Here is a technical demo on which I spent a few hours.
It was originally inspired by Kikito's thread: Interesting article about gravity in games.
The purpose of this demo, at last when I started it, was to:
- show various ways to mimic real physics for entitites motion in games without using a dedicated physics third-party library. The motion would include linear motion, and jump as well.
- Study/compare and benchmarks various time - integration methods (in the case of constant acceleration), and how they perform compared to real integration they all try to approximate, with regards to the framerate.
In this demo, you can move those 6 different entities with directional arrows.
You aso make them jump with space key. You can also cap down/cap up the framerate (between preset bounds, 300 and 3 fps) and see the incidence on the entities jump curve. And compare them aswell as opposed to the real integration curve.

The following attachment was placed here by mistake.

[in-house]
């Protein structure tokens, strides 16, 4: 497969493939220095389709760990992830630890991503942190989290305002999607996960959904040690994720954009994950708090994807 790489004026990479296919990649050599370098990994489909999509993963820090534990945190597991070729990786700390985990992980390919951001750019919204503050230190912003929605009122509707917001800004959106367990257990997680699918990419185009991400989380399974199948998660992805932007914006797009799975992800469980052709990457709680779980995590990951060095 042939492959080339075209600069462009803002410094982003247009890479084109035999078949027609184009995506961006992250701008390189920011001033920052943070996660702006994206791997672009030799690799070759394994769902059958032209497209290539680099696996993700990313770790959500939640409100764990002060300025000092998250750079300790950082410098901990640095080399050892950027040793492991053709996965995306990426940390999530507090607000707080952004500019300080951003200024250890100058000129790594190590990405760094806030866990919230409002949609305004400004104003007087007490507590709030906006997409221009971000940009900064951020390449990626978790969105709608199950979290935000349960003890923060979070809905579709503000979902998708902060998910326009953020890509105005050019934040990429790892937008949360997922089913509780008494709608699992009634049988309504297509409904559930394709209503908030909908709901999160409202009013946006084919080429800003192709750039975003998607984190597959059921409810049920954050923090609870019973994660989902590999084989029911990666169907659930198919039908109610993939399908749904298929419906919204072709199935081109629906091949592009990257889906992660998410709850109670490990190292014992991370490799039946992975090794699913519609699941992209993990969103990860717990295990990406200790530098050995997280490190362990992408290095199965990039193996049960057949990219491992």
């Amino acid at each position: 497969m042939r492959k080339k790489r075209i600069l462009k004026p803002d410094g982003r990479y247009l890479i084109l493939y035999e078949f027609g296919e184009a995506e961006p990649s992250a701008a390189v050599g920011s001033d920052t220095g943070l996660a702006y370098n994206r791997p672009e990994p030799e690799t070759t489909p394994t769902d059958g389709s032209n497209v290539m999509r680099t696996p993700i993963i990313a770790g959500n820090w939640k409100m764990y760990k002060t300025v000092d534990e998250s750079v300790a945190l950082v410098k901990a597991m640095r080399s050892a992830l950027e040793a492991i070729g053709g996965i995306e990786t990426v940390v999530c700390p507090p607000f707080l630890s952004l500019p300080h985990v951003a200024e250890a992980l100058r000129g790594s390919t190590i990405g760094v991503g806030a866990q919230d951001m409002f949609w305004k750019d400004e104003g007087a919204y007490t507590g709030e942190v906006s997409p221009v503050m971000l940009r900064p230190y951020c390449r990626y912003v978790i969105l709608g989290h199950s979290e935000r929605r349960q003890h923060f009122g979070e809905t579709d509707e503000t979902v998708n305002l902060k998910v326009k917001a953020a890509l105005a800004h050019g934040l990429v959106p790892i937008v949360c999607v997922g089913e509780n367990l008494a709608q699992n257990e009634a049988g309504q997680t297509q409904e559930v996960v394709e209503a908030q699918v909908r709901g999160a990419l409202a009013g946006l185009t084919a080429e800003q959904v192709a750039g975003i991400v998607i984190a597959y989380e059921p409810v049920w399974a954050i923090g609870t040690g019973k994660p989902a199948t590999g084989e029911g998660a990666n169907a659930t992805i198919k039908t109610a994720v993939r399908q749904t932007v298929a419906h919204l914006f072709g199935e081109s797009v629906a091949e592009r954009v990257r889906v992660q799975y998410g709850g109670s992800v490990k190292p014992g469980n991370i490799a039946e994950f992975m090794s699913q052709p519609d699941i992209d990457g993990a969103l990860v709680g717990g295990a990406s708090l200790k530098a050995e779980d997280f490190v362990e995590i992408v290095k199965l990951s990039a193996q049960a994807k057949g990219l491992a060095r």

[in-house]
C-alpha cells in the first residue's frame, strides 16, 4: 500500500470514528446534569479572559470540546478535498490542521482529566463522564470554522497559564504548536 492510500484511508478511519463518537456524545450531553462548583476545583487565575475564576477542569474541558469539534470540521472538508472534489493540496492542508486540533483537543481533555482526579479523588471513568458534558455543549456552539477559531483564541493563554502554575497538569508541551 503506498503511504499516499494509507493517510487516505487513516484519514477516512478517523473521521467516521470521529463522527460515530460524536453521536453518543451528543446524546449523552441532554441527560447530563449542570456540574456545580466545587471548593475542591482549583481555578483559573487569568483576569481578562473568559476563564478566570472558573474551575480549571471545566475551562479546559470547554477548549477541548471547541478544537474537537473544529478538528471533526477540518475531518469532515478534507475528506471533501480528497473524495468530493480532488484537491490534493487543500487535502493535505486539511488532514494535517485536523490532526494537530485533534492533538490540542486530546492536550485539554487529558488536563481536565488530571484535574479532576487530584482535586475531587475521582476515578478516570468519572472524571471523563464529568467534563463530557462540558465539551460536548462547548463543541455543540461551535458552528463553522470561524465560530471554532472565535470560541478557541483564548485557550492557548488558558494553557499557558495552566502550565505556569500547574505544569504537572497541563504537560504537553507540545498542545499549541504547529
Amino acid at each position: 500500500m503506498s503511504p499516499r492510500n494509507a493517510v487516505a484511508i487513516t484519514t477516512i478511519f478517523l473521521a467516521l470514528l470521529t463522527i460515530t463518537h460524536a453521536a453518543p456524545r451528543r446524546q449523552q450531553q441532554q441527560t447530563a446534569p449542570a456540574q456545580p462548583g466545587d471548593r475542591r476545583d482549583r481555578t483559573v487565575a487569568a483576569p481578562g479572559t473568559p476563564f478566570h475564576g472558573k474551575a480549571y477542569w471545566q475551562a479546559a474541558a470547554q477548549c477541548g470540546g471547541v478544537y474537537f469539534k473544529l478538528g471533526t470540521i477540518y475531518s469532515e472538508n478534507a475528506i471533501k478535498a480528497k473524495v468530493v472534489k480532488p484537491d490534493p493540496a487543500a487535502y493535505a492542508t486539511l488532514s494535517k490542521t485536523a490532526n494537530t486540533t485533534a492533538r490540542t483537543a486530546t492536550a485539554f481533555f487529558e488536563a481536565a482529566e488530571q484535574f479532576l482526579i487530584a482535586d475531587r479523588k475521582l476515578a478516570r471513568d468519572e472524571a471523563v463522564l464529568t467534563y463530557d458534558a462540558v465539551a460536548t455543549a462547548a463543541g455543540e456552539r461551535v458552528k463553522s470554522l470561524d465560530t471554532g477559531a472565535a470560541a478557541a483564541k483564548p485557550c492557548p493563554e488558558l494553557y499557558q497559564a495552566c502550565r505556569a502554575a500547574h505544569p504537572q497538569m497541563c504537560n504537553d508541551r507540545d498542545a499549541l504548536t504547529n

Important note: You can hide/unhide an entity and its time-integration method results by clicking on the corresponding rectangle on the legend (upper right).
I have included six different time-integration methods, which are Implicit Euler, Explicit Euler, Improved Euler, Heun, 4th-order Runge Kutta and Verlet (aka Leapfrog).
The simple physical model I set has some constraints: velocity is clamped to a maximum absolute value (per-component). It also takes into account the mass, but actually, all agents have a unit-mass.
Ground friction is included too, but there is no air friction, so that the jump curve remains parabolic.
Some statistics are evaluated and displayed such as the actual acceleration and velocity for each entity, the jump height, range, and the accuracy of the approximation with respect to the real integration method. You can compare them and conclude on which method have the best results according to the framerate.
Source code is Mit-Licensed, and hosted at github.
Love file attached.
Feel free to try, and give your opinion, suggestions.
Thanks in advance.